Similarly, the Navy has an immense responsibility to ensure the security of the seas around Sri Lanka and prevent the trafficking of persons, smuggling of drugs and the incursion of terrorists and their weapons into Sri Lanka. Over the past few years, it has done a lot of work to prevent these problems from occurring, and has shared vital intelligence on human trafficking with authorities in other nations. At the same time, the Navy also has to protect the international sea lines of communication that pass close to Sri Lanka from piracy, and provide a safe Indian Ocean not only for Sri Lanka but for the entire world.
Apart from such Security related considerations, the role of the military in post-war Sri Lanka extends to many other areas. Because of the professionalism, training and expertise possessed by the Security Forces, many of their personnel have the ability to undertaken important tasks in diverse fields. Not long after the war, His Excellency the President appointed several Flag Rank Officers who were at the war front as Ambassadors and Deputy Ambassadors in different countries around the world, and many Officers were also posted as Defence Attach‚s to important embassies. In these capacities, they have worked hard together with the Foreign Service staff to serve Sri Lanka’s interests with great distinction in foreign capitals.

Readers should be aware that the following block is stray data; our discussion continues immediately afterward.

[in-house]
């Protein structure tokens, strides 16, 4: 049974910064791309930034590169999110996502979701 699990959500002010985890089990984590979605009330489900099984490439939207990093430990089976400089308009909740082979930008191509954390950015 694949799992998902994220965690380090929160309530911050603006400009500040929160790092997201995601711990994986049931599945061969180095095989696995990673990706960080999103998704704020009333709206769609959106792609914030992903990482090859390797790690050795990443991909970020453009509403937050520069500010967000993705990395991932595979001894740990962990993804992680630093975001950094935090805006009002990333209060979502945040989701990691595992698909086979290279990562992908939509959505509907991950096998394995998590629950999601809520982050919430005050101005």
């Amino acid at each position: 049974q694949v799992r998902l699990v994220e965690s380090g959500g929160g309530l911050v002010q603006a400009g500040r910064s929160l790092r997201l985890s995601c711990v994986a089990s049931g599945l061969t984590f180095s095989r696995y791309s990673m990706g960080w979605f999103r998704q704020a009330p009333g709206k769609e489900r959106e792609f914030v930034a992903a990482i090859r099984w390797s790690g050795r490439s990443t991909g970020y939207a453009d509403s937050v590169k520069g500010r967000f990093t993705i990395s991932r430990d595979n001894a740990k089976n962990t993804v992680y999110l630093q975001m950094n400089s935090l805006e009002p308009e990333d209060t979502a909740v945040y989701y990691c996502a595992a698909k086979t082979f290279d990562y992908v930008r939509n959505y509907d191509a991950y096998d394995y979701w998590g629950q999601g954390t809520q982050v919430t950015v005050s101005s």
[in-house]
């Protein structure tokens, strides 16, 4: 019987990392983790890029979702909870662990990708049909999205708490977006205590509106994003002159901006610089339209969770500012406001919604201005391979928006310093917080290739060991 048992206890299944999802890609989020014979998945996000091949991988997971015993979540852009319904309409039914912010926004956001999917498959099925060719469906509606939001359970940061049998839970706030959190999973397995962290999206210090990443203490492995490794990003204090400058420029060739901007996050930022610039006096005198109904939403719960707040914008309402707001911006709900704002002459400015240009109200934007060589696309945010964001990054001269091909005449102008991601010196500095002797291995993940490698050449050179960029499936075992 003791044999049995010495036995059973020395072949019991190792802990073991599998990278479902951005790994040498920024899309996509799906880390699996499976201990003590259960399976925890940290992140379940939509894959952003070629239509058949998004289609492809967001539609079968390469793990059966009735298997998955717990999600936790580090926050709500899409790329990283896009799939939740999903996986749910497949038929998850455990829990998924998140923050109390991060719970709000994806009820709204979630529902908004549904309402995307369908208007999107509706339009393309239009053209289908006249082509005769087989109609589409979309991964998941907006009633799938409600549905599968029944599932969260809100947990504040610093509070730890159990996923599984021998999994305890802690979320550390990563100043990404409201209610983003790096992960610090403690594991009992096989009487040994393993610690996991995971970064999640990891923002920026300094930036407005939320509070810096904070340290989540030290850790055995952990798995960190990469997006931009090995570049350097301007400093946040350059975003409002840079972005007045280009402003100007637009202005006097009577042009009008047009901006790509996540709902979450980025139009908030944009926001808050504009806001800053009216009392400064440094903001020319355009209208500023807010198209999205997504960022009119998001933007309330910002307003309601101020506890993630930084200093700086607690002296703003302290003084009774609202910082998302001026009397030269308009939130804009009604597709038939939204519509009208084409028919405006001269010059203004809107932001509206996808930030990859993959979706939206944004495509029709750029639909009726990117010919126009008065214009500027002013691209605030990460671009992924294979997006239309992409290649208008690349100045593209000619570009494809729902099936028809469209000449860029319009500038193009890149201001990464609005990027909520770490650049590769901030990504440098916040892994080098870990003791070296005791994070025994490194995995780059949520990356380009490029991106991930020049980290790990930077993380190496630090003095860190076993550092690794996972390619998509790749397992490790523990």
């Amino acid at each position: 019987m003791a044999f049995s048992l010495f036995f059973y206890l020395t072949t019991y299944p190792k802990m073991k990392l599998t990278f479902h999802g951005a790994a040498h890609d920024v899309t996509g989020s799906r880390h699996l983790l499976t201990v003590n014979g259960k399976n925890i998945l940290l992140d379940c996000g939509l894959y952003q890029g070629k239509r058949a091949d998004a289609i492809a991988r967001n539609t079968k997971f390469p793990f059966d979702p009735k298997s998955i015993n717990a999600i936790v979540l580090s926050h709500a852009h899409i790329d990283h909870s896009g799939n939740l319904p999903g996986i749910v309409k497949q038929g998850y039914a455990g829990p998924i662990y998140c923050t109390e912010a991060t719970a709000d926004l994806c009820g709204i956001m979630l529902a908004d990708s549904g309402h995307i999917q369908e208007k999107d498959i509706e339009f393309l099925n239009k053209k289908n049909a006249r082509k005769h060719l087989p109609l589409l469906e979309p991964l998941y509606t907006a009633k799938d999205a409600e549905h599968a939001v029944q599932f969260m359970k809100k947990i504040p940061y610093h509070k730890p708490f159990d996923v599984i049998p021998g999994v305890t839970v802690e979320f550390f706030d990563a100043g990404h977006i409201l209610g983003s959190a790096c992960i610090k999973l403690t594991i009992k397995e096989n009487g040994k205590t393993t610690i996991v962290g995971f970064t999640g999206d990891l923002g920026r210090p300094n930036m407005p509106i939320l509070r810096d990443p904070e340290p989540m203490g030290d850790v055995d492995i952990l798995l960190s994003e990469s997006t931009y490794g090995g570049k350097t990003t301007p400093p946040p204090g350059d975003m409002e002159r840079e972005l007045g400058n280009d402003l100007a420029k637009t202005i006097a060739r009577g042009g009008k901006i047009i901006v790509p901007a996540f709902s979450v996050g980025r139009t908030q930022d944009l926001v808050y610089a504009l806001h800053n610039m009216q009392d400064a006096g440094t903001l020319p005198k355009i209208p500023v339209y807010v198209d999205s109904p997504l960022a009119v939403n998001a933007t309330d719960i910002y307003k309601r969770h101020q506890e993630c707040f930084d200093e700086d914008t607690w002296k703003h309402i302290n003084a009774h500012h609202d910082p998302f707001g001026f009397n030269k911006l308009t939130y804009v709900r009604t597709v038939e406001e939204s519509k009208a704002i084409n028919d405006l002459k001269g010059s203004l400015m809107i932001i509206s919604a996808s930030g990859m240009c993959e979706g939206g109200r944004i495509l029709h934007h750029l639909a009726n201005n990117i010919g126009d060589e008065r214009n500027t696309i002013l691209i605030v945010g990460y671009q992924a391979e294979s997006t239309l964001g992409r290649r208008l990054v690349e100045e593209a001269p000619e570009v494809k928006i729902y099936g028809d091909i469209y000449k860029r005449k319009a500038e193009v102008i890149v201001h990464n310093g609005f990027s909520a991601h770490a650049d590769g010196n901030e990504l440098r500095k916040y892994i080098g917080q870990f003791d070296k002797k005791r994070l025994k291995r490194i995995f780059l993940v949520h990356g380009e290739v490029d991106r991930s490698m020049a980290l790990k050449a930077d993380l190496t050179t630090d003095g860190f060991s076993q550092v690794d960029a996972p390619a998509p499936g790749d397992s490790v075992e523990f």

Officers from all the Services have also become involved in various forms of development related work and the military has played a pivotal role in expediting the construction of vital infrastructure and facilities throughout Sri Lanka.The heads of many authorities and agencies increasingly request the secondment of military officers to their organisations because they are aware of the capacity these personnel have to deliver results. The Sri Lankan Armed Forces have proven this during the Humanitarian Operation, and then proven this again in our present efforts to accelerate economic development.
The lesson you must draw from this is the importance of leadership, hard work and professionalismin performing your duties. As you obtain your diplomas and embark on further higher education or start your careers as educated young people, you must strive hard to work with these qualities in everything that you do. You must develop your leadership skills, and understand that there is an element of leadership in every vocation and in most positions in which you will work. You must develop a capacity for hard work that will enable you to undertake difficult tasks, and you must develop your professionalism so that you can work to a high standard and deliver results.
Sri Lanka today is a country with many opportunities.To capitalise on these opportunities, our young people mustcontribute their many talents and skills wholeheartedly and with commitment.I hope you will take this to heart and do your utmost for this country in the years ahead.
In closing, I take the opportunity to congratulate the students on having been conferred diplomas by the prestigious Bandaranaike Centre for International Studies, and wish all of you every success.